[ 75 Pa. Commw. Page 557]
Initially, it is desirable to repeat the well-settled burden of law imposed upon the Leonards. The bedrock foundation to be firmly set in place prior to any Court granting a preliminary injunction is clearly and unequivocally defined:
[F]irst, that it is necessary to prevent immediate and irreparable harm which could not be compensated by damages; second, that greater injury would result by refusing it than by granting it; and third, that it properly restores the parties to their status as it existed immediately prior to the alleged wrongful conduct. . . . Even more essential, however, is the determination that the activity sought to be restrained is actionable, and that the injunction issued is reasonably suited to abate such activity. And unless the plaintiff's right is clear and the wrong is manifest, a preliminary injunction will not generally be awarded. . . . (Citations omitted.)
New Castle Orthopedic Associates v. Burns, 481 Pa. 460, 464, 392 A.2d 1383, 1385 (1978).
As to whether the Leonards' right is clear and actionable, this hinges on whether the hearing judge, as chancellor in equity, concludes that, when it is ultimately determined, the Non-Resident Cap will be struck down as violative of petitioners' constitutional rights. Stated otherwise, a chancellor must make a threshold inquiry and reach a conclusion as to the probability of success on the merits.
The Leonards' complaint is that the taxing schematic on wages earned by the City's residents and non-residents is violative of Article VIII, Section 1 of the Pennsylvania Constitution, the so-called "Uniformity Clause," which provides:
[ 75 Pa. Commw. Page 559]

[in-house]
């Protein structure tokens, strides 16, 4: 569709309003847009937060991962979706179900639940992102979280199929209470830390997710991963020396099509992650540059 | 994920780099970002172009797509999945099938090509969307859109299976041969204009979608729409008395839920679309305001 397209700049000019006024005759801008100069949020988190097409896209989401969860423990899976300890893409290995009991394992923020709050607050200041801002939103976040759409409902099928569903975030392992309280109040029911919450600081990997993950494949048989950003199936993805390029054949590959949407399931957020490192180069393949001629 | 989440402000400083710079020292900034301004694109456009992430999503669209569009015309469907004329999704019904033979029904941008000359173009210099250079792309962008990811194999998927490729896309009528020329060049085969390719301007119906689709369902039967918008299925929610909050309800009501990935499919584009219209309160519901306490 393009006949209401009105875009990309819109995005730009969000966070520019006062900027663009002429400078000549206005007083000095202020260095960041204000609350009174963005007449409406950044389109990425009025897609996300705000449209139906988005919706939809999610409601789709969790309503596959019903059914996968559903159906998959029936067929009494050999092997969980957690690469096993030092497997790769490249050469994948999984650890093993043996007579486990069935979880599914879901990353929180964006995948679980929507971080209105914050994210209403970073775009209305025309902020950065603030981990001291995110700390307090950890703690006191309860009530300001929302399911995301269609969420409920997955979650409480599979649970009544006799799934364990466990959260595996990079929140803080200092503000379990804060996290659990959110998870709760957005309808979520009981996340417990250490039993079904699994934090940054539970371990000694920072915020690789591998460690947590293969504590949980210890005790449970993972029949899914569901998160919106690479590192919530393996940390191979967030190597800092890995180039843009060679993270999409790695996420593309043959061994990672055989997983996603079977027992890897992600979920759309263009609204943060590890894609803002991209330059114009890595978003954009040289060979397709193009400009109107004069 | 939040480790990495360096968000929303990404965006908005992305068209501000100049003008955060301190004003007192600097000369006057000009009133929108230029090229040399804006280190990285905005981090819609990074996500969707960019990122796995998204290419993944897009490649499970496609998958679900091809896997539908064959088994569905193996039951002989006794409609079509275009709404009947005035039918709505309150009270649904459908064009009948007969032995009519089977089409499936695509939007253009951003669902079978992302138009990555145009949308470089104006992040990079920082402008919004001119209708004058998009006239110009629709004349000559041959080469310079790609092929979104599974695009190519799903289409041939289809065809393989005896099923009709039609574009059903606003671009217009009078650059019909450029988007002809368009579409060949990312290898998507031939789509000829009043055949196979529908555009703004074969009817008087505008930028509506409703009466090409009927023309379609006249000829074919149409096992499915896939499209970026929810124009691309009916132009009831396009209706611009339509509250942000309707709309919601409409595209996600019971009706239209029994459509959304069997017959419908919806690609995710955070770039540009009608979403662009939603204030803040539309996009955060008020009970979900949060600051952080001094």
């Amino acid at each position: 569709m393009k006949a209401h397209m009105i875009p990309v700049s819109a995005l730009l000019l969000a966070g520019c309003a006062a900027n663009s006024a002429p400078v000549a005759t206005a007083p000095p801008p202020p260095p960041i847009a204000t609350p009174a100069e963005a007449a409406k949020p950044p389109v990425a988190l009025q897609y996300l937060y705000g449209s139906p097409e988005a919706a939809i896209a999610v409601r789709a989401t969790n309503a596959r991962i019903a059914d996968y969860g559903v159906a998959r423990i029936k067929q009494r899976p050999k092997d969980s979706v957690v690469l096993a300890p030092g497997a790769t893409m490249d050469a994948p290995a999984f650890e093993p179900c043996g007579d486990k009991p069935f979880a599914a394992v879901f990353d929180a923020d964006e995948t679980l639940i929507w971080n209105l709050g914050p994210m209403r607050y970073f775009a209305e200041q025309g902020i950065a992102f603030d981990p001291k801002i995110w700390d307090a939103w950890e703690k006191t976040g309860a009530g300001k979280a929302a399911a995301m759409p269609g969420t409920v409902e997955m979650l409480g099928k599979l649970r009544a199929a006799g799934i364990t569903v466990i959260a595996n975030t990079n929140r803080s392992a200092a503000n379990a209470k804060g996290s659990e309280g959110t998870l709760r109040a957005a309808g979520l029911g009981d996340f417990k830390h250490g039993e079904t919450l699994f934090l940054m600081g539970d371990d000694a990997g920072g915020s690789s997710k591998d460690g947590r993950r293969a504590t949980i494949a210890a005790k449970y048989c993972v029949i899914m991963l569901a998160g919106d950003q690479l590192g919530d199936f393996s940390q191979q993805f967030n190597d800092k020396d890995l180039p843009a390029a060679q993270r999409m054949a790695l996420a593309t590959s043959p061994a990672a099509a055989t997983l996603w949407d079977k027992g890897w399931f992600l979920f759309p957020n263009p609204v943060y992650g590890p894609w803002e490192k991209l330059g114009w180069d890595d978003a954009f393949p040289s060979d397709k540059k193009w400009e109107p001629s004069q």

All taxes shall be uniform, upon the same class of subjects, within the territorial limits of the authority levying the tax, and shall be levied and collected under general laws. (Emphasis added.)
Our Supreme Court, in the Appeal of Biddle, 390 Pa. 460, 468, 135 A.2d 915, 919 (1957), upon examining a taxing plan for trust property where the trustees are from different counties of residence, cited the test enunciated in an earlier Supreme Court case as guidance in the perplexing classification problem:
The test of classification is whether it produces diversity in results or lack of uniformity in its operation either on the given subject of tax, or the persons affected as payers. (Quoting from Schoyer v. Comet Oil & Refining Co., 284 Pa. 189, 197, 130 A. 413, 416 (1925)).
The Non-Resident Cap distinquishes between individuals who, because of the situs of either their residence or place of employment (or perhaps both), now pay a different percentage of taxation upon the one common denominator which binds the group, namely, earned salaries, wages, commissions and other compensation.
The respondents' argument in opposition to the grant of petitioners' motion is that City, under the scheme mandated by the Legislature, is levying a reasonable tax upon two distinct classes. Petitioners, on the other hand, dispute this bifurcation and would have us hold that the wage tax is equivalent to an occupation tax and must be uniform to the class. See Amidon v. Kane, 444 Pa. 38, 279 A.2d 53 (1971) and Danyluk v. Johnstown, 406 Pa. 427, 178 A.2d 609 (1962).
Though counsel has cited no case directly on point for those propositions supporting non-uniformity in
[ 75 Pa. Commw. Page 560]
Judge Harry Kramer, in City of Philadelphia v. Kenny, 28 Pa. Commonwealth Ct. 531, 551 n. 10, 369 A.2d 1343, 1354 n. 10 (1977), cert. denied, 434 U.S. 923 (1977), reh'g denied, 434 U.S. 1025 (1978), definitively articulated this Court's position when New Jersey residents sought to avoid the payment of City wage tax: